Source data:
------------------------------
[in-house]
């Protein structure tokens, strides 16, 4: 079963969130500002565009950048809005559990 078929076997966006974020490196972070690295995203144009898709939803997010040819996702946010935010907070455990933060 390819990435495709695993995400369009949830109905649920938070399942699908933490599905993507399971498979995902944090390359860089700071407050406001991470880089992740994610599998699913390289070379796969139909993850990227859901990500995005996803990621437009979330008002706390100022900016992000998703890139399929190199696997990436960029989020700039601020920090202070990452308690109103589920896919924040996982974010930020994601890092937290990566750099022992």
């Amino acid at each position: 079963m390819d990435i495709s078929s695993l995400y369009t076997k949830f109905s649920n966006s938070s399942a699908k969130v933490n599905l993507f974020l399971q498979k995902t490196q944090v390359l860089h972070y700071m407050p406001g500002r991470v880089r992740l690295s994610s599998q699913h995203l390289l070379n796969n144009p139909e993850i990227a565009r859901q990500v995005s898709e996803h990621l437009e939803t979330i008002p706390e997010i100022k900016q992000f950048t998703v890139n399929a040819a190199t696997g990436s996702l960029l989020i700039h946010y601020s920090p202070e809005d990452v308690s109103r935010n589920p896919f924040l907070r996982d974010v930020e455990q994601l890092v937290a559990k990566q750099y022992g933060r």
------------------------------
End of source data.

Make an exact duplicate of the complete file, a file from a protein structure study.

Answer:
[in-house]
């Protein structure tokens, strides 16, 4: 079963969130500002565009950048809005559990 078929076997966006974020490196972070690295995203144009898709939803997010040819996702946010935010907070455990933060 390819990435495709695993995400369009949830109905649920938070399942699908933490599905993507399971498979995902944090390359860089700071407050406001991470880089992740994610599998699913390289070379796969139909993850990227859901990500995005996803990621437009979330008002706390100022900016992000998703890139399929190199696997990436960029989020700039601020920090202070990452308690109103589920896919924040996982974010930020994601890092937290990566750099022992």
């Amino acid at each position: 079963m390819d990435i495709s078929s695993l995400y369009t076997k949830f109905s649920n966006s938070s399942a699908k969130v933490n599905l993507f974020l399971q498979k995902t490196q944090v390359l860089h972070y700071m407050p406001g500002r991470v880089r992740l690295s994610s599998q699913h995203l390289l070379n796969n144009p139909e993850i990227a565009r859901q990500v995005s898709e996803h990621l437009e939803t979330i008002p706390e997010i100022k900016q992000f950048t998703v890139n399929a040819a190199t696997g990436s996702l960029l989020i700039h946010y601020s920090p202070e809005d990452v308690s109103r935010n589920p896919f924040l907070r996982d974010v930020e455990q994601l890092v937290a559990k990566q750099y022992g933060r």